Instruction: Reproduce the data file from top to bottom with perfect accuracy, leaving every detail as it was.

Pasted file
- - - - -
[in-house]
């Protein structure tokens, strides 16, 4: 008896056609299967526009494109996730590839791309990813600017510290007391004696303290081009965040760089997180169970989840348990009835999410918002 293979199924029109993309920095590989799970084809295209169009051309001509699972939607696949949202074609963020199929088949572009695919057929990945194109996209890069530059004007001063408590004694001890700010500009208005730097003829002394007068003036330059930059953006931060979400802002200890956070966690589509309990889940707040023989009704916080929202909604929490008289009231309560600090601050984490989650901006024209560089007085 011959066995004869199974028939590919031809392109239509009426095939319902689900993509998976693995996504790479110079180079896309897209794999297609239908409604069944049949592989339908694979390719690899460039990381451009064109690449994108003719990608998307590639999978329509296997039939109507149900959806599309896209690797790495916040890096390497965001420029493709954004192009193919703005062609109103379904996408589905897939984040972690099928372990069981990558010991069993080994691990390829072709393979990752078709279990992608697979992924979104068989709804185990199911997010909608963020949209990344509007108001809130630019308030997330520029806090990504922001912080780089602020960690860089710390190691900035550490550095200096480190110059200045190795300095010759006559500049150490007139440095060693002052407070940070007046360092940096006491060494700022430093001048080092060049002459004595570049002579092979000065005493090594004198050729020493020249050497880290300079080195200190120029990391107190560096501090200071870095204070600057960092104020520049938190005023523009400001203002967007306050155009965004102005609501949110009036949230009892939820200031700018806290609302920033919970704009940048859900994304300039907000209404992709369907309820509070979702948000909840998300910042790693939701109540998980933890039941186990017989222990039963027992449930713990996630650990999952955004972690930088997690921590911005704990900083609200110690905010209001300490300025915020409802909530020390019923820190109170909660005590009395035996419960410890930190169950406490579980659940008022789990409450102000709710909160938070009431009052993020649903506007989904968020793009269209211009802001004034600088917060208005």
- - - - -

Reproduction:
[in-house]
């Protein structure tokens, strides 16, 4: 008896056609299967526009494109996730590839791309990813600017510290007391004696303290081009965040760089997180169970989840348990009835999410918002 293979199924029109993309920095590989799970084809295209169009051309001509699972939607696949949202074609963020199929088949572009695919057929990945194109996209890069530059004007001063408590004694001890700010500009208005730097003829002394007068003036330059930059953006931060979400802002200890956070966690589509309990889940707040023989009704916080929202909604929490008289009231309560600090601050984490989650901006024209560089007085 011959066995004869199974028939590919031809392109239509009426095939319902689900993509998976693995996504790479110079180079896309897209794999297609239908409604069944049949592989339908694979390719690899460039990381451009064109690449994108003719990608998307590639999978329509296997039939109507149900959806599309896209690797790495916040890096390497965001420029493709954004192009193919703005062609109103379904996408589905897939984040972690099928372990069981990558010991069993080994691990390829072709393979990752078709279990992608697979992924979104068989709804185990199911997010909608963020949209990344509007108001809130630019308030997330520029806090990504922001912080780089602020960690860089710390190691900035550490550095200096480190110059200045190795300095010759006559500049150490007139440095060693002052407070940070007046360092940096006491060494700022430093001048080092060049002459004595570049002579092979000065005493090594004198050729020493020249050497880290300079080195200190120029990391107190560096501090200071870095204070600057960092104020520049938190005023523009400001203002967007306050155009965004102005609501949110009036949230009892939820200031700018806290609302920033919970704009940048859900994304300039907000209404992709369907309820509070979702948000909840998300910042790693939701109540998980933890039941186990017989222990039963027992449930713990996630650990999952955004972690930088997690921590911005704990900083609200110690905010209001300490300025915020409802909530020390019923820190109170909660005590009395035996419960410890930190169950406490579980659940008022789990409450102000709710909160938070009431009052993020649903506007989904968020793009269209211009802001004034600088917060208005």